SEATTLE (AP) — As Seattle prepares for more protests, the city's police chief said Saturday that officers are carrying pepper spray and blast balls in accordance with a contested department protocol that was cleared by a last-minute emergency court hearing.
Seattle Police Chief Carmen Best disclosed the information in a statement Saturday morning ahead of a rally and march over racial injustices that was scheduled to begin at 1 p.m. near downtown. Best promised officers would not use tear gas and urged demonstrators to remain peaceful.
“In the spirit of offering trust and full transparency, I want to advise you that SPD officers will be carrying pepper spray and blast balls today, as would be typical for events that carry potential to include violence,” Best said.
At an emergency hearing on Friday night, U.S. District Judge James Robart granted a request from the federal government to block Seattle’s new law prohibiting police from using pepper spray, blast balls and similar weapons.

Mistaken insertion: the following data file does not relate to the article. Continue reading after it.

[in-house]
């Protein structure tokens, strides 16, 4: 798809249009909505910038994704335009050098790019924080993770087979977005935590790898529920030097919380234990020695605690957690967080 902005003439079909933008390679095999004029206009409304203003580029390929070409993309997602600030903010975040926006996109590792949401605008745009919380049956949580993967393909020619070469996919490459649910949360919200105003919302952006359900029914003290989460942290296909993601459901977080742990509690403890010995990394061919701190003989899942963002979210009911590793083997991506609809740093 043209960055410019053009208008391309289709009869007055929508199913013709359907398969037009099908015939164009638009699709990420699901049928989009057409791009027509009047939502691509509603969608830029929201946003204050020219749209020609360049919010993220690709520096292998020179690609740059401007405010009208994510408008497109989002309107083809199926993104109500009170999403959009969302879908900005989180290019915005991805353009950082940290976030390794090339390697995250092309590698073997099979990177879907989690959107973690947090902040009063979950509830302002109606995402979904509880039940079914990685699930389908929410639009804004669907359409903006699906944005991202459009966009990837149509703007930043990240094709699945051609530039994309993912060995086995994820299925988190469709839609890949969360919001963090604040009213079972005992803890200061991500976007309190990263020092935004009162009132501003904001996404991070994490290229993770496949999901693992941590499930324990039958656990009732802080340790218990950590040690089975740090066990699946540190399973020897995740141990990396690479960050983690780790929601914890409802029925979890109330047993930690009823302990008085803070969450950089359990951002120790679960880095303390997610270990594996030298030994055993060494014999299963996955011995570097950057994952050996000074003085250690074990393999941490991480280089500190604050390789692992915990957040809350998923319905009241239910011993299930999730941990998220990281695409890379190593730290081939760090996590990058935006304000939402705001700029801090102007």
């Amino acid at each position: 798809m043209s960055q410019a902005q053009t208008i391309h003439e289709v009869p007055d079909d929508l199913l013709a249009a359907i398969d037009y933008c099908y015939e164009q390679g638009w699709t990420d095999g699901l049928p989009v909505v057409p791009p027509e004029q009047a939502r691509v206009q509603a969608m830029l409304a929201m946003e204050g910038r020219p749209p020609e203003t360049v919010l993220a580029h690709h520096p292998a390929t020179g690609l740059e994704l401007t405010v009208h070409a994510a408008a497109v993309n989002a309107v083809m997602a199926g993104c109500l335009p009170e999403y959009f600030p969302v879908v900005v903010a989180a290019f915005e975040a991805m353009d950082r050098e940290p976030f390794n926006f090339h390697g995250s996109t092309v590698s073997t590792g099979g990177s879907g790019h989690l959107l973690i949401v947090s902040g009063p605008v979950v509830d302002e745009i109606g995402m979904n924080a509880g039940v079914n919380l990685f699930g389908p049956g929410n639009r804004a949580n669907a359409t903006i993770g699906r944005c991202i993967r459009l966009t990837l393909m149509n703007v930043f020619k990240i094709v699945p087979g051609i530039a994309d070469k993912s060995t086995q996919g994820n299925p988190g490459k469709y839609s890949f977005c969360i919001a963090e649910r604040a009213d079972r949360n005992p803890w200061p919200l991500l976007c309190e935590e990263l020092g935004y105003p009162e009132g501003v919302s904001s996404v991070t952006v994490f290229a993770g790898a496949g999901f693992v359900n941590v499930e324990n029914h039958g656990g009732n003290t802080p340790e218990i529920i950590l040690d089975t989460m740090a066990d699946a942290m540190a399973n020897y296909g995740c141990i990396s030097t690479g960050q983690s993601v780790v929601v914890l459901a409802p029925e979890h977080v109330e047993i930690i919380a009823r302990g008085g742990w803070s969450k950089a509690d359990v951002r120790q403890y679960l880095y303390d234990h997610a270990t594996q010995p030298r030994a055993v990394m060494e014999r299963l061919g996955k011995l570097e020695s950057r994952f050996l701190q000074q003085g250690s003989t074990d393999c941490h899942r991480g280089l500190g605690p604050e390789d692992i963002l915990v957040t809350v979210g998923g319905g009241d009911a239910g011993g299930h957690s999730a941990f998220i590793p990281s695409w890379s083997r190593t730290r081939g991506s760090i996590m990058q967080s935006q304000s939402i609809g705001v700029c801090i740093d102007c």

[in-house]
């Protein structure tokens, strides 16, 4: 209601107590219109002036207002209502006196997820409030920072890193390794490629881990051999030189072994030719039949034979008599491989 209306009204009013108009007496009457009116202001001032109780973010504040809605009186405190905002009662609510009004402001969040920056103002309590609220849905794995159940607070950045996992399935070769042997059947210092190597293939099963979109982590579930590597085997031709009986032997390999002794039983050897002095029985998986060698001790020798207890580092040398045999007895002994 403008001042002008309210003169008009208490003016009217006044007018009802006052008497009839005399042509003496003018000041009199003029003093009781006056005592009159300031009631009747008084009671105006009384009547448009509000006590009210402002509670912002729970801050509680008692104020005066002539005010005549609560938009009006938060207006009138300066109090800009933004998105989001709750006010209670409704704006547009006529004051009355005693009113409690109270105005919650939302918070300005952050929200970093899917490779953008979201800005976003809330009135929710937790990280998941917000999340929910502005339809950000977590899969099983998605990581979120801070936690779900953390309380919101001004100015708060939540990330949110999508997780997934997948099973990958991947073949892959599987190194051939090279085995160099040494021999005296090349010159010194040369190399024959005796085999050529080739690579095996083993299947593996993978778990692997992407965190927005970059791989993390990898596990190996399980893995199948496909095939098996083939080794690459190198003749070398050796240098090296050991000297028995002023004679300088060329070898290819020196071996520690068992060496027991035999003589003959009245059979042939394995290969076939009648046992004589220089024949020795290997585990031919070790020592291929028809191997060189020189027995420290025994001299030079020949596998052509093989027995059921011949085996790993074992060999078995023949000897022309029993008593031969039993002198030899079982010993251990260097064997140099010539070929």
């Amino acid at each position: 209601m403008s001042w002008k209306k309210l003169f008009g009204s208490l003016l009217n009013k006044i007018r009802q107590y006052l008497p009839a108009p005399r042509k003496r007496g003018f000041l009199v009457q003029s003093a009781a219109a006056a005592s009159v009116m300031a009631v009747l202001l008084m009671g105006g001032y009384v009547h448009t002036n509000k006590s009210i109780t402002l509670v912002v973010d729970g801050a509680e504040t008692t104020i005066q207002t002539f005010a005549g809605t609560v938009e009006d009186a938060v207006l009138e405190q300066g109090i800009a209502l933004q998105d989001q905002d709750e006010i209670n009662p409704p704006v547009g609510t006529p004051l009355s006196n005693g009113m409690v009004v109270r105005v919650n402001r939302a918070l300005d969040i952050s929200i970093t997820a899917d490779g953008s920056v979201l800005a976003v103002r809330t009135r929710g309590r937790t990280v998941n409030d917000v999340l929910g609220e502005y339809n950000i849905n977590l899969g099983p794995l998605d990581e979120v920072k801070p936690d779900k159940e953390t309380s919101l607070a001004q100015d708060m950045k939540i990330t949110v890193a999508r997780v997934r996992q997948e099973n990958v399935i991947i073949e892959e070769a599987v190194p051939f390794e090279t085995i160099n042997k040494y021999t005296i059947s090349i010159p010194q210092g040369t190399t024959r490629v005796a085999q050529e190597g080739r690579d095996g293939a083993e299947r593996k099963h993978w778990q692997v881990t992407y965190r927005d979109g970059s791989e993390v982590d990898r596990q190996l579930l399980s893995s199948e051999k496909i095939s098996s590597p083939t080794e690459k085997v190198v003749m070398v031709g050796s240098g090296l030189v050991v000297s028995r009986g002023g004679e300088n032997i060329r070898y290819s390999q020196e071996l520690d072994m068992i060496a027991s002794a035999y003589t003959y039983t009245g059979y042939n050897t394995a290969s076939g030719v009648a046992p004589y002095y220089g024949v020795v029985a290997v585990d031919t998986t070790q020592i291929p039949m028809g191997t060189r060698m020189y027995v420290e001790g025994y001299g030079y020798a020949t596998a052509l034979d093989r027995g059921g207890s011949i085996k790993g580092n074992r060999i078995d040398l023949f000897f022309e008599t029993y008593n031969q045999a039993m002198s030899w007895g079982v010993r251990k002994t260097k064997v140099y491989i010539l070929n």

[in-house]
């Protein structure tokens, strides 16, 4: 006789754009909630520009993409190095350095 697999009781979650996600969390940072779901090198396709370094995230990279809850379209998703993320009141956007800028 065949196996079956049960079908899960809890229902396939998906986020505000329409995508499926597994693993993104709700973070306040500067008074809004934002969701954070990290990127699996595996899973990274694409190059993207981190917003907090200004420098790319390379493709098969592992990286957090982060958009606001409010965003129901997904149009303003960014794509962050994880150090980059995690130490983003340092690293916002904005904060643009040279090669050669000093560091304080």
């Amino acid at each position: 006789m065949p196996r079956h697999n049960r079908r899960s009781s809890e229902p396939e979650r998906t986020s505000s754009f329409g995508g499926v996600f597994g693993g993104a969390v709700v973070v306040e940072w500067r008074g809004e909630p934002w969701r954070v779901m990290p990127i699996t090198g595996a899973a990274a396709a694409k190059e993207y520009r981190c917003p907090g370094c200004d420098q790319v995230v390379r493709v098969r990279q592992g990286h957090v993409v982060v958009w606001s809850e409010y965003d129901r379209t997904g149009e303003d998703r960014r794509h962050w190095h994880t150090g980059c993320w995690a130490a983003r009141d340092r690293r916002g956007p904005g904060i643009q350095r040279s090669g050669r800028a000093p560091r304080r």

The temporary restraining order now halts the law that the Seattle City Council passed unanimously last month after protests confrontations that have largely been peaceful but were occasionally marked by violence, looting and highway shutdowns. The law intended to de-escalate tensions between police and demonstrators was set to take effect on Sunday.
But the U.S. Department of Justice, citing Seattle’s longstanding police consent decree, successfully argued that banning the use of crowd control weapons could actually lead to more police use of force, leaving them only with more deadly weapons.
Robart, who is presiding over a 2012 consent decree requiring the city to address allegations of excessive force and biased policing, said the issue needed more discussion between the city and the Justice Department before that law could go into effect.
Best said Robart's order allows officers to use the less-lethal crowd management tools.